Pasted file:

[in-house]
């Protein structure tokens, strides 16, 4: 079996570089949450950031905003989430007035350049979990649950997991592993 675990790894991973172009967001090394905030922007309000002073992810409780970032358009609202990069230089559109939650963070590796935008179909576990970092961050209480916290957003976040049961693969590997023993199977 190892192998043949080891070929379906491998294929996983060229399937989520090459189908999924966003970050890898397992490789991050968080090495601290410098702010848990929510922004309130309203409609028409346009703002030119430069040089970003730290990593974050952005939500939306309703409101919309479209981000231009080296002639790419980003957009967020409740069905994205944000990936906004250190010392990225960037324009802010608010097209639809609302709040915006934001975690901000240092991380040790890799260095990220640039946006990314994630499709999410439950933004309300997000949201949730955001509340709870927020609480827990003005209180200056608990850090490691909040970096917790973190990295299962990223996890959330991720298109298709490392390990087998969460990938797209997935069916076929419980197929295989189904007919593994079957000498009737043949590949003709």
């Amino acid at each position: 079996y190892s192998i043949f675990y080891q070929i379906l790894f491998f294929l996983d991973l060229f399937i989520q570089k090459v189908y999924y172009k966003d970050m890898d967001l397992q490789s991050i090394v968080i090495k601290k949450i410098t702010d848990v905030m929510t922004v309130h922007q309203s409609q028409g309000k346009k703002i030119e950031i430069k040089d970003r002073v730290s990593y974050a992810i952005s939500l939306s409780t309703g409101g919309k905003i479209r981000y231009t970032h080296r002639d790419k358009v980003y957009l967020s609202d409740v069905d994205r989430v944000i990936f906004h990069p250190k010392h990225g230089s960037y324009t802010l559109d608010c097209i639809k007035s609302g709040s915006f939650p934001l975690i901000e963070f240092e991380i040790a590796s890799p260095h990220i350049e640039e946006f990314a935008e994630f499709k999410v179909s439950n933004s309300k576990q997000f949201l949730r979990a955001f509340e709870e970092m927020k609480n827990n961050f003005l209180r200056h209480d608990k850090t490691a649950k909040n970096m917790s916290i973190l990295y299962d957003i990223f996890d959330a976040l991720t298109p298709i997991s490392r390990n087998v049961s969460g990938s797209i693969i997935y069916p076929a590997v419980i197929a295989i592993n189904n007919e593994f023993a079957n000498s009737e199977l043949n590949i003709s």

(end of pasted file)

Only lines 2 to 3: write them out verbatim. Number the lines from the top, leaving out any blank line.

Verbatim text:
């Protein structure tokens, strides 16, 4: 079996570089949450950031905003989430007035350049979990649950997991592993 675990790894991973172009967001090394905030922007309000002073992810409780970032358009609202990069230089559109939650963070590796935008179909576990970092961050209480916290957003976040049961693969590997023993199977 190892192998043949080891070929379906491998294929996983060229399937989520090459189908999924966003970050890898397992490789991050968080090495601290410098702010848990929510922004309130309203409609028409346009703002030119430069040089970003730290990593974050952005939500939306309703409101919309479209981000231009080296002639790419980003957009967020409740069905994205944000990936906004250190010392990225960037324009802010608010097209639809609302709040915006934001975690901000240092991380040790890799260095990220640039946006990314994630499709999410439950933004309300997000949201949730955001509340709870927020609480827990003005209180200056608990850090490691909040970096917790973190990295299962990223996890959330991720298109298709490392390990087998969460990938797209997935069916076929419980197929295989189904007919593994079957000498009737043949590949003709």
């Amino acid at each position: 079996y190892s192998i043949f675990y080891q070929i379906l790894f491998f294929l996983d991973l060229f399937i989520q570089k090459v189908y999924y172009k966003d970050m890898d967001l397992q490789s991050i090394v968080i090495k601290k949450i410098t702010d848990v905030m929510t922004v309130h922007q309203s409609q028409g309000k346009k703002i030119e950031i430069k040089d970003r002073v730290s990593y974050a992810i952005s939500l939306s409780t309703g409101g919309k905003i479209r981000y231009t970032h080296r002639d790419k358009v980003y957009l967020s609202d409740v069905d994205r989430v944000i990936f906004h990069p250190k010392h990225g230089s960037y324009t802010l559109d608010c097209i639809k007035s609302g709040s915006f939650p934001l975690i901000e963070f240092e991380i040790a590796s890799p260095h990220i350049e640039e946006f990314a935008e994630f499709k999410v179909s439950n933004s309300k576990q997000f949201l949730r979990a955001f509340e709870e970092m927020k609480n827990n961050f003005l209180r200056h209480d608990k850090t490691a649950k909040n970096m917790s916290i973190l990295y299962d957003i990223f996890d959330a976040l991720t298109p298709i997991s490392r390990n087998v049961s969460g990938s797209i693969i997935y069916p076929a590997v419980i197929a295989i592993n189904n007919e593994f023993a079957n000498s009737e199977l043949n590949i003709s």